Roger Ramirez said he received falsified figures after filing a public… (Irfan Khan, Los Angeles…)
There was the local resident who was given a document with false City Hall salaries. There was the food bank coordinator who had no idea one of his volunteers was being paid nearly six figures. And there was the councilman who didn't realize he was making just pennies on the dollar compared to his colleagues.
Witnesses called Tuesday in the Bell corruption trial testified that city officials had deceived them, in some cases for years. Prosecutors contend that the small city was awash in oversized salaries and that six former council members drew much of their $100,000 paychecks from authorities that rarely met and did little or no work.
But the testimony also fit with the defense's strategy to show that their clients were misled by Robert Rizzo, described as a strong-willed city manager making nearly $800,000 a year.
"Rizzo put up a firewall between him and the council," said one attorney.
Bell resident Roger Ramirez, who in 2008 asked for the salaries of the city manager and the council members, described the day he received his public records request from City Clerk Rebecca Valdez at City Hall.
Ramirez testified that he told Valdez the figures didn't match what he thought was true and that the city clerk appeared worried someone would overhear him.
"The only thing I can tell you is the expression on her face was concern and she looked around with her eyes and didn't say a word," he said.
The deceptive public records request, Valdez testified earlier, had been ordered by Rizzo.
In opening statements, defense attorneys for Luis Artiga, Victor Bello, George Cole, Oscar Hernandez, Teresa Jacobo and George Mirabal emphasized Rizzo's role in the city's alleged corruption. And testimony from Valdez and former Director of Administrative Services Lourdes Garcia depicted City Hall as a place where Rizzo manipulated staff members and discouraged ethics and open discussions.
"Everything Rizzo did was to keep everybody in the dark," Artiga's attorney George Mgdesyan said Tuesday. "He knew what he was doing, nobody else did."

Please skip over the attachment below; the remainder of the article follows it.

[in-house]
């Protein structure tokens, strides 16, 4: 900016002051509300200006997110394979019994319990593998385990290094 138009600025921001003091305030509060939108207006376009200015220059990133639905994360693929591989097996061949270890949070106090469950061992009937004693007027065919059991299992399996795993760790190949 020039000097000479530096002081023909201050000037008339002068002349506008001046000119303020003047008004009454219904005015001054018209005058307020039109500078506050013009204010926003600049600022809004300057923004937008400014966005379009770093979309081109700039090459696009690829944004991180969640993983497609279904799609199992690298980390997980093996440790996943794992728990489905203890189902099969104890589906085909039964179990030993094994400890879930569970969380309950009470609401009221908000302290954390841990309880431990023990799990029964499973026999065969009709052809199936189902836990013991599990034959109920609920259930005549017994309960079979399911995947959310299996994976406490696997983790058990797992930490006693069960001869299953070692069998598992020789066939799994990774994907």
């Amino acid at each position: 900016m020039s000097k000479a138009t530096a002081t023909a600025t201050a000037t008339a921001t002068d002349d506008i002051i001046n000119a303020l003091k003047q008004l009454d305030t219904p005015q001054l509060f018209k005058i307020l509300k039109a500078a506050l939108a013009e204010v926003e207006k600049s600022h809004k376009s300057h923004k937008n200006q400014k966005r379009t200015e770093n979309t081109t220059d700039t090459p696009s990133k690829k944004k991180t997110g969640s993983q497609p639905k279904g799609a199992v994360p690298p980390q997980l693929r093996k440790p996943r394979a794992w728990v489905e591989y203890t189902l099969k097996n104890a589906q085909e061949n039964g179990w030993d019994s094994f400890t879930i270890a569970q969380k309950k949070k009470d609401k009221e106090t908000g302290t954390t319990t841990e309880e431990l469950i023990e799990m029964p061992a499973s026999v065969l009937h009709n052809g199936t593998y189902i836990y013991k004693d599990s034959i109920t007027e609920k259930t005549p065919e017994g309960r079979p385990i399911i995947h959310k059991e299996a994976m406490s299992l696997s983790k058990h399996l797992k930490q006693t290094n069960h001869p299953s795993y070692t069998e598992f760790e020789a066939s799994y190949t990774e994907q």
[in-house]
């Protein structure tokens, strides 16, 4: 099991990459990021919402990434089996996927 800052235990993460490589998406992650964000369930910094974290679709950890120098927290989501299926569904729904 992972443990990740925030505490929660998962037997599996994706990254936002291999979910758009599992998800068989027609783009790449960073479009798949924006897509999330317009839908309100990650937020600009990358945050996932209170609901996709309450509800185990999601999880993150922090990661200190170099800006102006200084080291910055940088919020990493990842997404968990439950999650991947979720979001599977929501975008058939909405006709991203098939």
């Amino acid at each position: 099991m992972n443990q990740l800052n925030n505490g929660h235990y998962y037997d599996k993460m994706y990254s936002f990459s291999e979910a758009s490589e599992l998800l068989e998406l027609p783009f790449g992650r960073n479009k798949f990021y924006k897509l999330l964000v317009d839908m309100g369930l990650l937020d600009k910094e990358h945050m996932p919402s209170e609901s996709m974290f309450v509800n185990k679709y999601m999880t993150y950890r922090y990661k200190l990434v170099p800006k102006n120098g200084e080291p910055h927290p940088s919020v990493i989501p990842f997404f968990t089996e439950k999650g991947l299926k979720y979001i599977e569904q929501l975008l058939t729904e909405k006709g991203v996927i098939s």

Ricardo Gonzalez testified that Rizzo hired him in 2005 as the director of business development and relations. He said there was no job description but that Rizzo told him his duties included coordinating Bell's food bank, which operated as a nonprofit and relied on volunteers.
Gonzalez said all of the defendants volunteered at the food bank and he was unaware at the time that anyone was paid for such work.
"Did you know that Mr. Bello might have had the title of assistant food bank coordinator?" Deputy Dist. Atty. Edward Miller asked Gonzalez.
"During the time before the scandal news came out, I did not know," he replied.
Bello, who stepped down from the council in 2009, was listed as a full-time food bank employee and made nearly $100,000.
The final witness of the day received one of the smallest paychecks from the city. Lorenzo Velez, the lone member of the council not charged when the salary scandal broke, was paid $310 biweekly since being appointed in October 2009.
"In June 2010, was there a story in the L.A. Times about City Council salaries?" Miller asked Velez.
"Yes there was."
"Before that did you have any knowledge that other council members might be making salaries larger than yours?"
"No I did not."
Velez testified that he didn't even realize the council position was paid until he received his first paycheck. He said that Rizzo told him the money was a stipend for expenses he might incur. Earlier testimony has revealed that Rizzo instructed the city clerk to prepare Velez's salary contract to be a fraction of his colleagues' pay.
The defense took the opportunity to question Velez about former City Atty. Ed Lee, who had been on the prosecution's witness list but, Miller said, will probably not be called.
"During the time that you were there and voted as a council member, did you ever inquire Mr. Lee about the legality of anything you were voting on?" Mirabal's attorney Alex Kessel asked.
"No," Velez said.
"Why not? Is there a reason you didn't?"
"Yes. Usually Mr. Lee would advise us right away if there was something wrong."
Miller would not comment on why he decided against using Lee, who has been brought up frequently in testimony and is the focus of much of the defense's blame. The defendants, their attorneys say, relied on Lee to advise them on the legality of their actions.